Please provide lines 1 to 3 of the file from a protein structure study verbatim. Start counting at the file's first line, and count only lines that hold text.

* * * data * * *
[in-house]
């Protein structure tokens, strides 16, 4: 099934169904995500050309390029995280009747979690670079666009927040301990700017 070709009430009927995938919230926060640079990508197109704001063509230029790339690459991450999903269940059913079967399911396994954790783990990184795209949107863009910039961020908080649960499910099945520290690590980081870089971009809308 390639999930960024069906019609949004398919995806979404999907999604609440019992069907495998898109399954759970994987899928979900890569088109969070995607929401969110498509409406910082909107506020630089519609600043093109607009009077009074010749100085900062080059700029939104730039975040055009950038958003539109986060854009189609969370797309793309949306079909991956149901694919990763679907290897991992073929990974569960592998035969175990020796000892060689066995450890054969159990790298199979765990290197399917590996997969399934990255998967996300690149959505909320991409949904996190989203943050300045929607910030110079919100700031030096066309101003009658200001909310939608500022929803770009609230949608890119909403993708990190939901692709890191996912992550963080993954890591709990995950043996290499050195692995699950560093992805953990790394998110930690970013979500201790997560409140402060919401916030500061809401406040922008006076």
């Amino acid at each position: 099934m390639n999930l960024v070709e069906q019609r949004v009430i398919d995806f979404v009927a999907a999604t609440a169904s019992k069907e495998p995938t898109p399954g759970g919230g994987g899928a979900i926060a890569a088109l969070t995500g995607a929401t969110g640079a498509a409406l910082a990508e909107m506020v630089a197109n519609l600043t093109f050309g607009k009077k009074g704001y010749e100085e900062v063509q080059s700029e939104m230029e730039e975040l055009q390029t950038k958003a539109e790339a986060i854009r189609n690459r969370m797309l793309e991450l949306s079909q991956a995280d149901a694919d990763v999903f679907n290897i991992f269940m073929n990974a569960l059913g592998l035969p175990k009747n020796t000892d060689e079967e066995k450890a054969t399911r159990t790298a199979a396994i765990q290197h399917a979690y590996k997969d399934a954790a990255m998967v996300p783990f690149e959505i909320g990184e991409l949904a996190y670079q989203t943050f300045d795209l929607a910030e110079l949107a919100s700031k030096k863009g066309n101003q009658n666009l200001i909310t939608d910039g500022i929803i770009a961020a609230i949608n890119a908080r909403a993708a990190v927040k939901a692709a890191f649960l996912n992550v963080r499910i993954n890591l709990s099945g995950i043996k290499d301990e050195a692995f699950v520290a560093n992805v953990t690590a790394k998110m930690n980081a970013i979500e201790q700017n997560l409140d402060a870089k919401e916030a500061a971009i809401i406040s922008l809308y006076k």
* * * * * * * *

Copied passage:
[in-house]
């Protein structure tokens, strides 16, 4: 099934169904995500050309390029995280009747979690670079666009927040301990700017 070709009430009927995938919230926060640079990508197109704001063509230029790339690459991450999903269940059913079967399911396994954790783990990184795209949107863009910039961020908080649960499910099945520290690590980081870089971009809308 390639999930960024069906019609949004398919995806979404999907999604609440019992069907495998898109399954759970994987899928979900890569088109969070995607929401969110498509409406910082909107506020630089519609600043093109607009009077009074010749100085900062080059700029939104730039975040055009950038958003539109986060854009189609969370797309793309949306079909991956149901694919990763679907290897991992073929990974569960592998035969175990020796000892060689066995450890054969159990790298199979765990290197399917590996997969399934990255998967996300690149959505909320991409949904996190989203943050300045929607910030110079919100700031030096066309101003009658200001909310939608500022929803770009609230949608890119909403993708990190939901692709890191996912992550963080993954890591709990995950043996290499050195692995699950560093992805953990790394998110930690970013979500201790997560409140402060919401916030500061809401406040922008006076």
């Amino acid at each position: 099934m390639n999930l960024v070709e069906q019609r949004v009430i398919d995806f979404v009927a999907a999604t609440a169904s019992k069907e495998p995938t898109p399954g759970g919230g994987g899928a979900i926060a890569a088109l969070t995500g995607a929401t969110g640079a498509a409406l910082a990508e909107m506020v630089a197109n519609l600043t093109f050309g607009k009077k009074g704001y010749e100085e900062v063509q080059s700029e939104m230029e730039e975040l055009q390029t950038k958003a539109e790339a986060i854009r189609n690459r969370m797309l793309e991450l949306s079909q991956a995280d149901a694919d990763v999903f679907n290897i991992f269940m073929n990974a569960l059913g592998l035969p175990k009747n020796t000892d060689e079967e066995k450890a054969t399911r159990t790298a199979a396994i765990q290197h399917a979690y590996k997969d399934a954790a990255m998967v996300p783990f690149e959505i909320g990184e991409l949904a996190y670079q989203t943050f300045d795209l929607a910030e110079l949107a919100s700031k030096k863009g066309n101003q009658n666009l200001i909310t939608d910039g500022i929803i770009a961020a609230i949608n890119a908080r909403a993708a990190v927040k939901a692709a890191f649960l996912n992550v963080r499910i993954n890591l709990s099945g995950i043996k290499d301990e050195a692995f699950v520290a560093n992805v953990t690590a790394k998110m930690n980081a970013i979500e201790q700017n997560l409140d402060a870089k919401e916030a500061a971009i809401i406040s922008l809308y006076k």